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Friday, September 29, 2006

Weight-Loss Trick Experts Don't Tell You

by Cabria T. Groccia, R.D.

The low-fat craze has gone too far. In my practice as a nutrition therapist, my clients are not only confused, they feel betrayed: "I'm eating fat-free foods," they say. "Why am I not achieving weight loss?" "I'm counting fat grams instead of calories, but I'm still fat!" "Aren't fat-free products healthier?"

Let's clear up something right away: Most of us aren't gaining weight because we're eating too much fat. In fact, we're eating less fat than ever. Since the 1970s, the proportion of calories Americans get from fat has decreased from an average of 37 percent to 34 percent.

Yet we've increased our collective girth: According to the Centers for Disease Control and Prevention, more than 50 percent of adults are overweight. What are we doing wrong?

The Eating Mistake Most People Make

The focus on fat content seems to have backfired: Now we've forgotten all about calories. According to a government study, we're taking in nearly 250 more calories a day now than we were 30 years ago. Meanwhile, Americans are spending over $30 billion a year on weight control, a large chunk of that on diet and low-fat foods.

I can't tell you how many of my clients have made the (mistaken) assumption that because a food is labeled fat-free, they could eat as much of it as they wanted. So instead of replacing high-fat foods with low-calorie fruits and vegetables, they've been bulking up on highly processed foods loaded with added sugars and refined starches, which offer little nutrition other than calories.

Save your money. Fat-free snacks can't substitute for good eating habits. So what should we be doing? For starters, adding back fat.

Eat More Fat

Diets with less than 20 percent fat leave you hungry, unsatisfied and more likely to overeat when your resolve dissolves. If you force-feed yourself celery sticks all day, you'll be more likely to snap and down a whole pint of ice cream later. And did you ever notice that you can polish off a whole bag of fat-free chips and still not feel full?

Fat increases your sense of satiety, so you'll eat less (and take in fewer calories). Fat also makes you feel fuller longer: It stimulates the release of a hormone that slows the rate of food leaving the stomach, so a meal literally sticks to your ribs. The stomach and intestine are lined with receptors that, when stimulated by fat, send signals to the brain that you're full, says Kevin Vigilante, M.D., coauthor of Low-Fat Lies: High-Fat Frauds and the Healthiest Diet in the World.

Fat also makes food taste good, and food has to appeal to your taste buds if you want to stick to a healthful eating plan. "When used properly, fat can be an important ally in helping you lose weight and keep it off," says Vigilante. A study of obese children showed that meals with lots of refined carbohydrates and little fat were less effective in staving off hunger than fattier meals with the same number of calories.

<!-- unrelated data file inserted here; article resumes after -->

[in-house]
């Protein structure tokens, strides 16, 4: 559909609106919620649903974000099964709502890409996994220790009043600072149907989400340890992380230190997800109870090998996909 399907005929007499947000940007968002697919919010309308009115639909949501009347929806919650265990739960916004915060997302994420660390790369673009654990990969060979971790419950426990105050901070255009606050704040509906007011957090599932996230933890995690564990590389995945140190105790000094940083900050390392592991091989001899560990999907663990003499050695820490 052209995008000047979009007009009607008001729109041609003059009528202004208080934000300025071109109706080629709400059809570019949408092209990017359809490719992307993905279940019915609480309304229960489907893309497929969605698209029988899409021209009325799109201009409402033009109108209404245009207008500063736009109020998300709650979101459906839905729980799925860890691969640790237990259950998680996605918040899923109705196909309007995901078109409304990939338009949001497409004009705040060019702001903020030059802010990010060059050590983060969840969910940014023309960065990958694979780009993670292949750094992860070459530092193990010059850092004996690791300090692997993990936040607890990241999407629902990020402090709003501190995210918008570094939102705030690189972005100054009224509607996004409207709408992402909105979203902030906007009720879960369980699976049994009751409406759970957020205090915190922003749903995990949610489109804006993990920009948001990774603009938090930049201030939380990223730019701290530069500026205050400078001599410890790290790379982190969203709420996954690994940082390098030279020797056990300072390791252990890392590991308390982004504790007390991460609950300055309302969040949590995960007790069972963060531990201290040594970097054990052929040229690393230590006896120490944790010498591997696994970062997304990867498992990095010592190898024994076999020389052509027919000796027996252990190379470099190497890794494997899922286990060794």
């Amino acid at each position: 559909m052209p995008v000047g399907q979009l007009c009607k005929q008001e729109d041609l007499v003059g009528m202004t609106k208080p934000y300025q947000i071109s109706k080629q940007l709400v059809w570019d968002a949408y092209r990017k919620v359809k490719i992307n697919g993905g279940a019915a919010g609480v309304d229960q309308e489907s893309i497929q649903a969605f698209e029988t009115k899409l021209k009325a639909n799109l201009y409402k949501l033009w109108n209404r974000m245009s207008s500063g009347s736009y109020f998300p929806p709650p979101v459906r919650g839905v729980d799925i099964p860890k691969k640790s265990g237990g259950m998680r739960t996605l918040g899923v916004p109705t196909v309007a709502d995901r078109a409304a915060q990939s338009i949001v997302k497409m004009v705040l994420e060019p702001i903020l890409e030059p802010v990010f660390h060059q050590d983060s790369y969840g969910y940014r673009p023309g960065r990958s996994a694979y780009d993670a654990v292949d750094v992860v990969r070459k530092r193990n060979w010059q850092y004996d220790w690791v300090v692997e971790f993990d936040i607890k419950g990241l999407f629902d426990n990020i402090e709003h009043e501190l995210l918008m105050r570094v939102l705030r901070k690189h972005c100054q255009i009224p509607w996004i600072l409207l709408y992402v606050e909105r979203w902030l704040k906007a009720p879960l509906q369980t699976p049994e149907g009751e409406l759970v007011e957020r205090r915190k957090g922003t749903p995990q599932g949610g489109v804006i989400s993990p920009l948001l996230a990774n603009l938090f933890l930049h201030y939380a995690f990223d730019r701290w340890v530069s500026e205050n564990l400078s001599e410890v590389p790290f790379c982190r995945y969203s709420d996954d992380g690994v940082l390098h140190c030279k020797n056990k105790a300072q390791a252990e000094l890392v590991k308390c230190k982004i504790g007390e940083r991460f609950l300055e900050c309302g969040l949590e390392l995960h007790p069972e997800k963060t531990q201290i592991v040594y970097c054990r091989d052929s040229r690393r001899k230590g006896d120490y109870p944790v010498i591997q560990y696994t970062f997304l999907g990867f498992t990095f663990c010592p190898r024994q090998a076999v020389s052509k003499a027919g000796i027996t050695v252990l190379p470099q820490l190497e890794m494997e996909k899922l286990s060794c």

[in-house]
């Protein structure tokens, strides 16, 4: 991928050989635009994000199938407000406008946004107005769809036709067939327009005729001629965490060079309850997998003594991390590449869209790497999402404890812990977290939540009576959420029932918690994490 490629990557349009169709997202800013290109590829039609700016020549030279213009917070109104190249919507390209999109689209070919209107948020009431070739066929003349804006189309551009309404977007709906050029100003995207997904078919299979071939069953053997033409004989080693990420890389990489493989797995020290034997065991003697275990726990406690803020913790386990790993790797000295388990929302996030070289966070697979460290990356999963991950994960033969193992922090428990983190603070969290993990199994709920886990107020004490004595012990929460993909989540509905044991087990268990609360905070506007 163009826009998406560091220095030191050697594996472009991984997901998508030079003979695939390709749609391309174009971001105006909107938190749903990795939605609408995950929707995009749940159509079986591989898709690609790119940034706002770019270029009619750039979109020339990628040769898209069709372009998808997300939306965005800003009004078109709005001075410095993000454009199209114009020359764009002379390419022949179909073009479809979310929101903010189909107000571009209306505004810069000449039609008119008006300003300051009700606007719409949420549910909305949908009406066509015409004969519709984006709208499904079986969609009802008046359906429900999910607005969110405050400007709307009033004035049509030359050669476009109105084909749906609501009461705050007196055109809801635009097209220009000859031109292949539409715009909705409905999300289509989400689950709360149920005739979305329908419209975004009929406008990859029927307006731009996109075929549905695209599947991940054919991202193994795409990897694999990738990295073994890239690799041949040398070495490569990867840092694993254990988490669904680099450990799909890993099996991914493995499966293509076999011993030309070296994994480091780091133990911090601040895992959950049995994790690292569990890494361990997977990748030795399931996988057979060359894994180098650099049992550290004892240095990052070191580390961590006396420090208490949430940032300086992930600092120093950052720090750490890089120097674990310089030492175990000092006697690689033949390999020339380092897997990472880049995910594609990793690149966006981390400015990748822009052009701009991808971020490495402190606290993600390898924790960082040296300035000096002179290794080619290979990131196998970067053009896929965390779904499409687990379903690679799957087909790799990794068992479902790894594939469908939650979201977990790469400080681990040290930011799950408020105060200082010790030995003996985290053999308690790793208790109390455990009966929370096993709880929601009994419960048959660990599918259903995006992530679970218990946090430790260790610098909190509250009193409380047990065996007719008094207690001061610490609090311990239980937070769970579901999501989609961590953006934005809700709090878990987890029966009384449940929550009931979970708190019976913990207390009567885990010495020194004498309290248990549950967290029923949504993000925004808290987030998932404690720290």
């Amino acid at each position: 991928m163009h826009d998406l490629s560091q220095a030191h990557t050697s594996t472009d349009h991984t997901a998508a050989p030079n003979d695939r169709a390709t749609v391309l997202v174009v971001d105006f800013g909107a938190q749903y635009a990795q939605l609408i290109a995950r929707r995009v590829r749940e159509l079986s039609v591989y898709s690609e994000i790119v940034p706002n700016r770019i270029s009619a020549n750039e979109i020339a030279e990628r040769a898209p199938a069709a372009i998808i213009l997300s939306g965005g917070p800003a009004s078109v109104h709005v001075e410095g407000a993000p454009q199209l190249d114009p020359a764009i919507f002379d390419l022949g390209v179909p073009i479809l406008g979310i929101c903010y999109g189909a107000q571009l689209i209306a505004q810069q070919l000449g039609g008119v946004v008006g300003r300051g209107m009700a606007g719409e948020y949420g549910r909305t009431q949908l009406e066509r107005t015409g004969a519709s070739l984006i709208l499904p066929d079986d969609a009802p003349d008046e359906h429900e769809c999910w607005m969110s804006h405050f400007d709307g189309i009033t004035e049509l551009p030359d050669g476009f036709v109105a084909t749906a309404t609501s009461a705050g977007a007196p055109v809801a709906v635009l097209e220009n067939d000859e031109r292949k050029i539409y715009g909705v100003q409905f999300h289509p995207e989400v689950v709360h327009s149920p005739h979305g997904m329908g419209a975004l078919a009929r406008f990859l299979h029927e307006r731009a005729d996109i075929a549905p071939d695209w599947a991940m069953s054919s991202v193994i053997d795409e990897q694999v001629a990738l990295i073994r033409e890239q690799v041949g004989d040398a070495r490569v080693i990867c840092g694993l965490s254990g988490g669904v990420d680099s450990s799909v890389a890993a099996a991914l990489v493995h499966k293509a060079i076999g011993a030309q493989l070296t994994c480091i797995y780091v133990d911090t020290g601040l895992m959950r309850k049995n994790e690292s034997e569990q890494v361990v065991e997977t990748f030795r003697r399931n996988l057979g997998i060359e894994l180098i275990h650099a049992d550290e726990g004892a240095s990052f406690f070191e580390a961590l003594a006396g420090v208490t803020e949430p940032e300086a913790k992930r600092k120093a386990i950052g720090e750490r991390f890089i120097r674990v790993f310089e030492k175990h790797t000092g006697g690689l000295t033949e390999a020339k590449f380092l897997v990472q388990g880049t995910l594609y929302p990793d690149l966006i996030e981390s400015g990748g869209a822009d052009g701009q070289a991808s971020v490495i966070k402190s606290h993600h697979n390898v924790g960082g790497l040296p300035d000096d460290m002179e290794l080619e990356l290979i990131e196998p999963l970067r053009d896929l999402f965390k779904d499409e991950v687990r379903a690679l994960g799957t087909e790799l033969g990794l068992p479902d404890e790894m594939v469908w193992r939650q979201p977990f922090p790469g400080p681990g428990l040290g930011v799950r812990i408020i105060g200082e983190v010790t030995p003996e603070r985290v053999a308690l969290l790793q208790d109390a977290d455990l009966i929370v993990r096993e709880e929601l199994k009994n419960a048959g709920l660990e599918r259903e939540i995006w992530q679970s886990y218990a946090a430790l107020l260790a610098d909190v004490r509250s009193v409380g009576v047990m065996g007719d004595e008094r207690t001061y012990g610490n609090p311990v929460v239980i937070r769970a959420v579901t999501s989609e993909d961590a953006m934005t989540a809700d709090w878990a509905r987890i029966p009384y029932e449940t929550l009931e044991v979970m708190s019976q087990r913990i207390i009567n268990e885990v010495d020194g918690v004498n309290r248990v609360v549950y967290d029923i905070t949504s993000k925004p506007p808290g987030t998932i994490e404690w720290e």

More and more research has been pointing to the fact that when it comes to weight loss, it's the calories that count, no matter what the source. Studies at Penn State University have shown that people on 35 percent fat diets lose the same amount of weight as those on 20 percent fat diets, as long as there is no difference in the total calories consumed.

Cut calories, increase exercise, and weight loss. I wish my advice could be sexier, but that's the bottom line.

How Fat-Free Can Harm Your Health

Weight issues aside, drastic fat cutbacks can be downright unhealthy, increasing your risk of heart disease by decreasing high-density lipoproteins (HDLs, the "good" cholesterol) and boosting blood levels of triglycerides. They may also raise your risk for such conditions as gout and gallstones.

Finally, severely limiting your fat intake to below two percent per day (believe me, I've seen it in clients even without classic eating disorders) causes your body to compensate by making its own, in the form of an enzyme called lipoprotein lipase. This increases fat storage in the body and may be more unhealthy than getting fat from food.

Fats provide energy, maintain cell membranes and blood vessels, transmit nerve impulses, and produce essential hormones. Not only does your body need fat to function, it also requires a certain amount in order to absorb other nutrients, including vitamins A, D, E and K (essential for proper eyesight, bone formation and blood clotting). Vitamins A and E are also antioxidants and have been shown to reduce the incidence of heart disease and a variety of cancers.

Lack of dietary fat may also prevent the absorption of the disease-fighting phytochemicals contained in fruits and vegetables. "One of the most unhealthy things you can do is pour a nonfat dressing on a salad," says Vigilante.

Carotenes (phytochemicals that are some of the most potent anticancer antioxidants) bind to fat. "If you don't eat any fat within a few hours of consuming carotenes, you won't absorb them. So the health benefits of that salad are flushed down the toilet," he says.

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